A bearnaise sauce recipe is an essential technique for every home chef. This French sauce has a rich creamy flavor that can be used on nearly any dish.
Like other French mother sauces, bearnaise sauce (sometimes incorrectly spelled bernaise sauce) requires attention to detail. There are very specific instructions for making this sauce to ensure that it fully emulsifies (or blends), but doesn’t break. It’s a fine line and even experienced chefs have to pay close attention.
However, once you learn the technique, this bearnaise sauce makes an elegant and impressive finish for any meal. While Bearnaise sauce for steak is very popular, it tastes great on any meat, seafood or veggie. It’s versatility means you’ll get lots of use out of this easy Bearnaise sauce recipe.
Where is bearnaise sauce from?
There are five “Mother Sauces” in the French haute cuisine répertoire:
- Bechamel- a white sauce made of milk
- Veloute- a white sauce made with chicken stock
- Espagnole- a brown sauce made with beef stock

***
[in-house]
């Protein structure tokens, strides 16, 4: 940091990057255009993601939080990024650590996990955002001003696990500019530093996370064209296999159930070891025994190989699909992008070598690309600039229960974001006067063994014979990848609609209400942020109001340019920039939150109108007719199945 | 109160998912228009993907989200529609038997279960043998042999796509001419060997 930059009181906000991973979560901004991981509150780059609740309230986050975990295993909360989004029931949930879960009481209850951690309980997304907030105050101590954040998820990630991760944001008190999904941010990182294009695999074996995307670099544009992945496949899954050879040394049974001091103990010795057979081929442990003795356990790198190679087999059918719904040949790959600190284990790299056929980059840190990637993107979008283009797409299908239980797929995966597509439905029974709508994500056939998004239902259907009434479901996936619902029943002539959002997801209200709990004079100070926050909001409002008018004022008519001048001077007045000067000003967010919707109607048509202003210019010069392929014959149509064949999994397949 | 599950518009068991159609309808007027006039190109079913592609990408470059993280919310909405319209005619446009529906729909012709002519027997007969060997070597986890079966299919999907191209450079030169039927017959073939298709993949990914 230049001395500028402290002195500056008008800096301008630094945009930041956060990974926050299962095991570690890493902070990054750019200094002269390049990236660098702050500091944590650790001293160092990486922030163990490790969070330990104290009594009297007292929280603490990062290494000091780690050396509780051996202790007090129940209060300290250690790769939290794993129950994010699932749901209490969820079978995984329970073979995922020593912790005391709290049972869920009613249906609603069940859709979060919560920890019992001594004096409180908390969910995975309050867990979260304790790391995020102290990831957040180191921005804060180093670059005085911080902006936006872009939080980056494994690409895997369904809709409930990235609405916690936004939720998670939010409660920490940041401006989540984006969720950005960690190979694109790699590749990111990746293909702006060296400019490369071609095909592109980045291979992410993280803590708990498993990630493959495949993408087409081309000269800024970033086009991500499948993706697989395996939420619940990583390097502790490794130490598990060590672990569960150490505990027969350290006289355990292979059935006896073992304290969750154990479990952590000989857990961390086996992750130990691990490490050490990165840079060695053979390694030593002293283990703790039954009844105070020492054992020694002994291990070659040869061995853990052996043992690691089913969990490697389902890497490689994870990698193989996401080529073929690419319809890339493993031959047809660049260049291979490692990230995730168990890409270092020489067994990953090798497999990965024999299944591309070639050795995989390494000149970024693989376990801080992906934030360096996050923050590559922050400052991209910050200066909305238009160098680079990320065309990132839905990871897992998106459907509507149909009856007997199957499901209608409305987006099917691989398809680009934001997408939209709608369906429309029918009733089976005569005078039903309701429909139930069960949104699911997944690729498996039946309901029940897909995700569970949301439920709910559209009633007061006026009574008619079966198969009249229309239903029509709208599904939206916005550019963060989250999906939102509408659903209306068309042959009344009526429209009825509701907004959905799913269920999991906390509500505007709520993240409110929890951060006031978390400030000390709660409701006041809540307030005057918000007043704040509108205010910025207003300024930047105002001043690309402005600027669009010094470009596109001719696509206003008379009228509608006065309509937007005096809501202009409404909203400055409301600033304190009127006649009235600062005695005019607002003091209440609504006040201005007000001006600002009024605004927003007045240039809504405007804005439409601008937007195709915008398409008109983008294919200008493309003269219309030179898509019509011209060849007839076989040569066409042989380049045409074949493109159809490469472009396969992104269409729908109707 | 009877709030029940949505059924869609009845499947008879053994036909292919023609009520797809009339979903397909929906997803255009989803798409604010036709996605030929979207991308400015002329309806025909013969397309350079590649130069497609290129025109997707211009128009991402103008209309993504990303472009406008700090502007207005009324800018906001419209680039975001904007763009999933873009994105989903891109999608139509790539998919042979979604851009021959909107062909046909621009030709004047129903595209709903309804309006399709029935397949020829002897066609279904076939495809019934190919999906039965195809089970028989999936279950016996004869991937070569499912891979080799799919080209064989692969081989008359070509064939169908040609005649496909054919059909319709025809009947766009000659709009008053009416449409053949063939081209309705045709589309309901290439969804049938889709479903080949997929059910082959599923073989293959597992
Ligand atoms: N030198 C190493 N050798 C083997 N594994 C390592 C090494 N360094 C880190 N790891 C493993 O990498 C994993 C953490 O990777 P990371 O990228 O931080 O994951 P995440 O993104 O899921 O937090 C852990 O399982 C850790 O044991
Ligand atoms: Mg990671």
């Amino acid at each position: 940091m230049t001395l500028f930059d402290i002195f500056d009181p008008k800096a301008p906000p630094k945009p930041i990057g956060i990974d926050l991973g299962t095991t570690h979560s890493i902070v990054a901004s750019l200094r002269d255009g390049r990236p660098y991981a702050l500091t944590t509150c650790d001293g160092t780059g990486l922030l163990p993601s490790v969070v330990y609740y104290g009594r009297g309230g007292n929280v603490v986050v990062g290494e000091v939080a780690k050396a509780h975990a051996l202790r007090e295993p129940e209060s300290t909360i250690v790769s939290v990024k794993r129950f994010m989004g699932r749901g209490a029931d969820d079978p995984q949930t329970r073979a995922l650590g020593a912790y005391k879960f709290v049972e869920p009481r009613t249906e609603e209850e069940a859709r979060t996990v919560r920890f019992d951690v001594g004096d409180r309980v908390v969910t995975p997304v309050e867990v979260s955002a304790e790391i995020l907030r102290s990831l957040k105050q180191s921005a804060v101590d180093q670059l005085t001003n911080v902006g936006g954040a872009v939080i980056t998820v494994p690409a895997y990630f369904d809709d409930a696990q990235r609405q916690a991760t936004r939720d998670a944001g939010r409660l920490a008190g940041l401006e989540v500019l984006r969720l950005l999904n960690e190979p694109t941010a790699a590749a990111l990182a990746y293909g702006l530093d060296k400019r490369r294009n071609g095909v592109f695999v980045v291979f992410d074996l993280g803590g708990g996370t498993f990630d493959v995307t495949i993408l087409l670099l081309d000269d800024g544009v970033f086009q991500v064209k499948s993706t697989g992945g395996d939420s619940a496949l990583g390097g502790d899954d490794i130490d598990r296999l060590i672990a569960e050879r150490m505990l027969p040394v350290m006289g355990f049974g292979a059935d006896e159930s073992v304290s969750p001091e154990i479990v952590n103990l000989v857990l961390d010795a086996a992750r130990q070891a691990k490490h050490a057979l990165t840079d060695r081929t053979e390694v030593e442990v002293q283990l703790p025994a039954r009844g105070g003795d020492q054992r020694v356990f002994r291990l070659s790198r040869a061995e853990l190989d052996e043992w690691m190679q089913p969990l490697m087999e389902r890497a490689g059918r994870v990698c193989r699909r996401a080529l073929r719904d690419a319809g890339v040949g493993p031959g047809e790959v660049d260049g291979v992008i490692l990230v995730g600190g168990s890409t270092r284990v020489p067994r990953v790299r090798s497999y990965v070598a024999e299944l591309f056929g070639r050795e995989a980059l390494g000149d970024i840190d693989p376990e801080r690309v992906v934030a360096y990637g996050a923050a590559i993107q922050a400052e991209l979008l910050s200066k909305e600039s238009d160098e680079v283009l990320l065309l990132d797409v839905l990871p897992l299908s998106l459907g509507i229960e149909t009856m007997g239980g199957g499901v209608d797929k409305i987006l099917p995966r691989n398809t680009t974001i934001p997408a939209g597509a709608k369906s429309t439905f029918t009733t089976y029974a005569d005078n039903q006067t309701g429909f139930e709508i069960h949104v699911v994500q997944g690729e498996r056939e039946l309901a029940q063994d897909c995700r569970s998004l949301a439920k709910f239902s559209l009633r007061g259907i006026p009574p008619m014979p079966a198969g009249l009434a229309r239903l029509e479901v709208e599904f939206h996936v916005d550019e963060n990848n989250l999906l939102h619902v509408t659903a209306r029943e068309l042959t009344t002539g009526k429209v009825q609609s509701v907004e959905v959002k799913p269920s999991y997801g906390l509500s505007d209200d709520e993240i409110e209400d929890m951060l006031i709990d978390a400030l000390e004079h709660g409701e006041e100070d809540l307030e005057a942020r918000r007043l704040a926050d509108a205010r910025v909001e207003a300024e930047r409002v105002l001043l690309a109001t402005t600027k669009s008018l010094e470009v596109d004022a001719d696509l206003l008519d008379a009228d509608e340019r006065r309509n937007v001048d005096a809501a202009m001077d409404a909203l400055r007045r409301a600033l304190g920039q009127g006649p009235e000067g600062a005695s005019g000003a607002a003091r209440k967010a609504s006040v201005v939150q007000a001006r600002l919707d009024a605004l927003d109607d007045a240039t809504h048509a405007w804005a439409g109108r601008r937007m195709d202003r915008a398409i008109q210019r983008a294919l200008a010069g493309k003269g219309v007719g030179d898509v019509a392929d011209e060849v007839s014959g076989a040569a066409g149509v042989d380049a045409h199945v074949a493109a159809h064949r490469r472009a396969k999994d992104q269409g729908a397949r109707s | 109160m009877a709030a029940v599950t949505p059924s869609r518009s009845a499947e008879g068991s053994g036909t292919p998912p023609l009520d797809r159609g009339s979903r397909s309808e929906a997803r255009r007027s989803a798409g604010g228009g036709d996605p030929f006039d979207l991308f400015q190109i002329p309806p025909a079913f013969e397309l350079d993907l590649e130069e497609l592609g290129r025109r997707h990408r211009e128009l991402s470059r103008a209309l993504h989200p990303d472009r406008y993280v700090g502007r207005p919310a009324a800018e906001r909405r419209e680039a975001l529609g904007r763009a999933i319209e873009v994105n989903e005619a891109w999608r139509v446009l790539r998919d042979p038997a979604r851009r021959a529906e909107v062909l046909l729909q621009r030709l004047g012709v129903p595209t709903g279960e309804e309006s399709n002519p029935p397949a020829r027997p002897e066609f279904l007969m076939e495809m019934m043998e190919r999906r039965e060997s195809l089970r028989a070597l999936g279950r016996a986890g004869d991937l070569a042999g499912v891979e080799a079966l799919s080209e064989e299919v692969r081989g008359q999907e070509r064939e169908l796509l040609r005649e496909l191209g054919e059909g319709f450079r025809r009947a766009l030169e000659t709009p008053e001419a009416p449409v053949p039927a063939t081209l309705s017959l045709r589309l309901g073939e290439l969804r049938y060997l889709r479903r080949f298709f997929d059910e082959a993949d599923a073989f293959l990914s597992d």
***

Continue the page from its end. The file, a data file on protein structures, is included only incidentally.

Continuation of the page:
- Hollandaise- similar to mayonnaise, but made with clarified butter
These are considered the essential sauces to know in order to make any other sauce.
Hollandaise sauce is a combination of egg yolks, wine and lemon juice with some additional butter.
Bearnaise sauce is a derivative of the Hollandaise Mother sauce. It was developed by a chef just outside of Paris in the 1830s. He added shallots, tarragon and chervil to the original sauce recipe. For a more acidic tang, Bearnaise sauce also contains white vinegar instead of lemon juice.
Bearnaise sauce, when made correctly, is smooth and creamy. It will be pale yellow in color with flecks of green herbs.
How to make bearnaise sauce recipe
Knowing how to make this elegant French bearnaise sauce recipe will not only impress your guests, but will enable you to have the perfect light compliment to heavy meats in just ten minutes.
- Finely chop the onion
2. Soften the onion by microwaving it for one minute
3. Combine egg yolks and lemon juice in a saucepan. Some chefs use a double boiler to make this sauce to keep it from direct heat. It’s very easy to get it too hot and curdled.
4. Slice one stick of butter into pats and add it to the saucepan. Cook over very low heat stirring constantly until it is melted. Some recipes call for clarified butter, but I’ve found that a good quality unsalted butter works just fine.